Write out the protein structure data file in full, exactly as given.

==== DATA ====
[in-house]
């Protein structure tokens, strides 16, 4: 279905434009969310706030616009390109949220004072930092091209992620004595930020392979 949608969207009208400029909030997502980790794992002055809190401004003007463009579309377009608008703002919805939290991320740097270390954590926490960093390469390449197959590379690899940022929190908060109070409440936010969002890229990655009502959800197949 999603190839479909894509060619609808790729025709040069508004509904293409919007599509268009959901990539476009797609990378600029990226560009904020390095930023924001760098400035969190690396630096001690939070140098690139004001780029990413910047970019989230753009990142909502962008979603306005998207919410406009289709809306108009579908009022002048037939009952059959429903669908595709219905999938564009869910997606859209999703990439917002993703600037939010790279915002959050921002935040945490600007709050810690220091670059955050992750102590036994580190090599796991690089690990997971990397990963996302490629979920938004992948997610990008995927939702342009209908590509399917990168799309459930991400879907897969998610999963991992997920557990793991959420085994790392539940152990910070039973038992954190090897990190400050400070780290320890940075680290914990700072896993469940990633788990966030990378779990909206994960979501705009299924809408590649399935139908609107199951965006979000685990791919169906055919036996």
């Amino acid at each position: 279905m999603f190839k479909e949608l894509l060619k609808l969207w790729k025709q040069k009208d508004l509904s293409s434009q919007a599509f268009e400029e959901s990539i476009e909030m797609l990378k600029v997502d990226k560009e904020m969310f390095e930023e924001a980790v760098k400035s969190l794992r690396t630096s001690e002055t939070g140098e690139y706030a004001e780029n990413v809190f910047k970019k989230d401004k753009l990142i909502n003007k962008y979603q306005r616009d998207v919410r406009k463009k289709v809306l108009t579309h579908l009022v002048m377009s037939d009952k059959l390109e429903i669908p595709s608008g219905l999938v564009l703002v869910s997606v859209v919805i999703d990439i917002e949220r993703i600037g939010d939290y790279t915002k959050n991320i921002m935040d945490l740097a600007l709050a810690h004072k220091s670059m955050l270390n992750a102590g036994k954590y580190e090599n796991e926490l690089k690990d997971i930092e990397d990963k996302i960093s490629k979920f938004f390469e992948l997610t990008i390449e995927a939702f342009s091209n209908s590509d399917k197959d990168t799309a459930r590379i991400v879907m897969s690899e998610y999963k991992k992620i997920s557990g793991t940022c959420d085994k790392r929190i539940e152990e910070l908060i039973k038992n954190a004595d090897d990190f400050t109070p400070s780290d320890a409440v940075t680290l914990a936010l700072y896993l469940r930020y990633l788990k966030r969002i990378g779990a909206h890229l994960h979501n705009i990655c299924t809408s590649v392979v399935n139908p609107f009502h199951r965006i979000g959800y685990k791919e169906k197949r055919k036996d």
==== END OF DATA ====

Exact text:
[in-house]
């Protein structure tokens, strides 16, 4: 279905434009969310706030616009390109949220004072930092091209992620004595930020392979 949608969207009208400029909030997502980790794992002055809190401004003007463009579309377009608008703002919805939290991320740097270390954590926490960093390469390449197959590379690899940022929190908060109070409440936010969002890229990655009502959800197949 999603190839479909894509060619609808790729025709040069508004509904293409919007599509268009959901990539476009797609990378600029990226560009904020390095930023924001760098400035969190690396630096001690939070140098690139004001780029990413910047970019989230753009990142909502962008979603306005998207919410406009289709809306108009579908009022002048037939009952059959429903669908595709219905999938564009869910997606859209999703990439917002993703600037939010790279915002959050921002935040945490600007709050810690220091670059955050992750102590036994580190090599796991690089690990997971990397990963996302490629979920938004992948997610990008995927939702342009209908590509399917990168799309459930991400879907897969998610999963991992997920557990793991959420085994790392539940152990910070039973038992954190090897990190400050400070780290320890940075680290914990700072896993469940990633788990966030990378779990909206994960979501705009299924809408590649399935139908609107199951965006979000685990791919169906055919036996």
């Amino acid at each position: 279905m999603f190839k479909e949608l894509l060619k609808l969207w790729k025709q040069k009208d508004l509904s293409s434009q919007a599509f268009e400029e959901s990539i476009e909030m797609l990378k600029v997502d990226k560009e904020m969310f390095e930023e924001a980790v760098k400035s969190l794992r690396t630096s001690e002055t939070g140098e690139y706030a004001e780029n990413v809190f910047k970019k989230d401004k753009l990142i909502n003007k962008y979603q306005r616009d998207v919410r406009k463009k289709v809306l108009t579309h579908l009022v002048m377009s037939d009952k059959l390109e429903i669908p595709s608008g219905l999938v564009l703002v869910s997606v859209v919805i999703d990439i917002e949220r993703i600037g939010d939290y790279t915002k959050n991320i921002m935040d945490l740097a600007l709050a810690h004072k220091s670059m955050l270390n992750a102590g036994k954590y580190e090599n796991e926490l690089k690990d997971i930092e990397d990963k996302i960093s490629k979920f938004f390469e992948l997610t990008i390449e995927a939702f342009s091209n209908s590509d399917k197959d990168t799309a459930r590379i991400v879907m897969s690899e998610y999963k991992k992620i997920s557990g793991t940022c959420d085994k790392r929190i539940e152990e910070l908060i039973k038992n954190a004595d090897d990190f400050t109070p400070s780290d320890a409440v940075t680290l914990a936010l700072y896993l469940r930020y990633l788990k966030r969002i990378g779990a909206h890229l994960h979501n705009i990655c299924t809408s590649v392979v399935n139908p609107f009502h199951r965006i979000g959800y685990k791919e169906k197949r055919k036996d």